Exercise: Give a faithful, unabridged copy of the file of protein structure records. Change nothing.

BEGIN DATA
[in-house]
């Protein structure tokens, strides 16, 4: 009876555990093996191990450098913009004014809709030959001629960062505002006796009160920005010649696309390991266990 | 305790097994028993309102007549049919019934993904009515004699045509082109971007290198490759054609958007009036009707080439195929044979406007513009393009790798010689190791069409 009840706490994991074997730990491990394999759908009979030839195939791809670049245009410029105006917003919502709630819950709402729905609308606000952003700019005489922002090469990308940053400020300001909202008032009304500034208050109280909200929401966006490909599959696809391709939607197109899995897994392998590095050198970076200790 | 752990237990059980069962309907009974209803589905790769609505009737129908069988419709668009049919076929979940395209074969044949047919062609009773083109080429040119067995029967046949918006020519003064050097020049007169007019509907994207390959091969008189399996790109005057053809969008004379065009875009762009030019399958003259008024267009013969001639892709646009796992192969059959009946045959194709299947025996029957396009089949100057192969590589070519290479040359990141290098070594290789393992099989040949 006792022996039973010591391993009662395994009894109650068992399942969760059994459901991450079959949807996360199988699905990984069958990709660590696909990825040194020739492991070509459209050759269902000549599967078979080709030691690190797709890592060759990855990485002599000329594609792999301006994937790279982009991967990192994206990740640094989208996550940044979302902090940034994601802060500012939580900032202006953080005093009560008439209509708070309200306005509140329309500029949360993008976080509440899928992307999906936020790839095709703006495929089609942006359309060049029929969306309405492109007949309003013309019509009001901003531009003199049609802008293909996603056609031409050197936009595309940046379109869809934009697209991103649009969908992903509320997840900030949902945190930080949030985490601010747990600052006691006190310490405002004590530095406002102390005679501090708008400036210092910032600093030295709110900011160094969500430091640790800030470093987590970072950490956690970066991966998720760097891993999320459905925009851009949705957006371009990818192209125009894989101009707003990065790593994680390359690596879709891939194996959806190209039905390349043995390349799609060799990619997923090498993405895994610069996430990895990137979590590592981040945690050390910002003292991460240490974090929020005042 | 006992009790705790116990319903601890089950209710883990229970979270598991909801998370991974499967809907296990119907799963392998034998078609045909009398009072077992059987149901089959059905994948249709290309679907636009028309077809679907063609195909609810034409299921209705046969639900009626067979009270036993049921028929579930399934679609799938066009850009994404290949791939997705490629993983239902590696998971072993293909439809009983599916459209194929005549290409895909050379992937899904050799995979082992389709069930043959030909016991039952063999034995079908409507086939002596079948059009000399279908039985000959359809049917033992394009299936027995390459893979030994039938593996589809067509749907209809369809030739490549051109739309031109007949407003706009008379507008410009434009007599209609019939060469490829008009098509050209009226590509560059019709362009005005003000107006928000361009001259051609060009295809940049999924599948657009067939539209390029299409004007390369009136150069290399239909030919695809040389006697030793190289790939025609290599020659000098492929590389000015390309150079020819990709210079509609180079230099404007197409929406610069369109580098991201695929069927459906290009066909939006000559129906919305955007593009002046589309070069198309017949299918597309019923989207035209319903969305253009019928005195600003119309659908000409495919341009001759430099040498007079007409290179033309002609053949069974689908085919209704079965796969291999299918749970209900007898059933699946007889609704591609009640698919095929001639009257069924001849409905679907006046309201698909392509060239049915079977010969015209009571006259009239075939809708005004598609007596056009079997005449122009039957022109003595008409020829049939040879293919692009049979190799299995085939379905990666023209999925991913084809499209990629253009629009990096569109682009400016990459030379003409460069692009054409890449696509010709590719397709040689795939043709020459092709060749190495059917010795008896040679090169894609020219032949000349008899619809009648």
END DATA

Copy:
[in-house]
């Protein structure tokens, strides 16, 4: 009876555990093996191990450098913009004014809709030959001629960062505002006796009160920005010649696309390991266990 | 305790097994028993309102007549049919019934993904009515004699045509082109971007290198490759054609958007009036009707080439195929044979406007513009393009790798010689190791069409 009840706490994991074997730990491990394999759908009979030839195939791809670049245009410029105006917003919502709630819950709402729905609308606000952003700019005489922002090469990308940053400020300001909202008032009304500034208050109280909200929401966006490909599959696809391709939607197109899995897994392998590095050198970076200790 | 752990237990059980069962309907009974209803589905790769609505009737129908069988419709668009049919076929979940395209074969044949047919062609009773083109080429040119067995029967046949918006020519003064050097020049007169007019509907994207390959091969008189399996790109005057053809969008004379065009875009762009030019399958003259008024267009013969001639892709646009796992192969059959009946045959194709299947025996029957396009089949100057192969590589070519290479040359990141290098070594290789393992099989040949 006792022996039973010591391993009662395994009894109650068992399942969760059994459901991450079959949807996360199988699905990984069958990709660590696909990825040194020739492991070509459209050759269902000549599967078979080709030691690190797709890592060759990855990485002599000329594609792999301006994937790279982009991967990192994206990740640094989208996550940044979302902090940034994601802060500012939580900032202006953080005093009560008439209509708070309200306005509140329309500029949360993008976080509440899928992307999906936020790839095709703006495929089609942006359309060049029929969306309405492109007949309003013309019509009001901003531009003199049609802008293909996603056609031409050197936009595309940046379109869809934009697209991103649009969908992903509320997840900030949902945190930080949030985490601010747990600052006691006190310490405002004590530095406002102390005679501090708008400036210092910032600093030295709110900011160094969500430091640790800030470093987590970072950490956690970066991966998720760097891993999320459905925009851009949705957006371009990818192209125009894989101009707003990065790593994680390359690596879709891939194996959806190209039905390349043995390349799609060799990619997923090498993405895994610069996430990895990137979590590592981040945690050390910002003292991460240490974090929020005042 | 006992009790705790116990319903601890089950209710883990229970979270598991909801998370991974499967809907296990119907799963392998034998078609045909009398009072077992059987149901089959059905994948249709290309679907636009028309077809679907063609195909609810034409299921209705046969639900009626067979009270036993049921028929579930399934679609799938066009850009994404290949791939997705490629993983239902590696998971072993293909439809009983599916459209194929005549290409895909050379992937899904050799995979082992389709069930043959030909016991039952063999034995079908409507086939002596079948059009000399279908039985000959359809049917033992394009299936027995390459893979030994039938593996589809067509749907209809369809030739490549051109739309031109007949407003706009008379507008410009434009007599209609019939060469490829008009098509050209009226590509560059019709362009005005003000107006928000361009001259051609060009295809940049999924599948657009067939539209390029299409004007390369009136150069290399239909030919695809040389006697030793190289790939025609290599020659000098492929590389000015390309150079020819990709210079509609180079230099404007197409929406610069369109580098991201695929069927459906290009066909939006000559129906919305955007593009002046589309070069198309017949299918597309019923989207035209319903969305253009019928005195600003119309659908000409495919341009001759430099040498007079007409290179033309002609053949069974689908085919209704079965796969291999299918749970209900007898059933699946007889609704591609009640698919095929001639009257069924001849409905679907006046309201698909392509060239049915079977010969015209009571006259009239075939809708005004598609007596056009079997005449122009039957022109003595008409020829049939040879293919692009049979190799299995085939379905990666023209999925991913084809499209990629253009629009990096569109682009400016990459030379003409460069692009054409890449696509010709590719397709040689795939043709020459092709060749190495059917010795008896040679090169894609020219032949000349008899619809009648």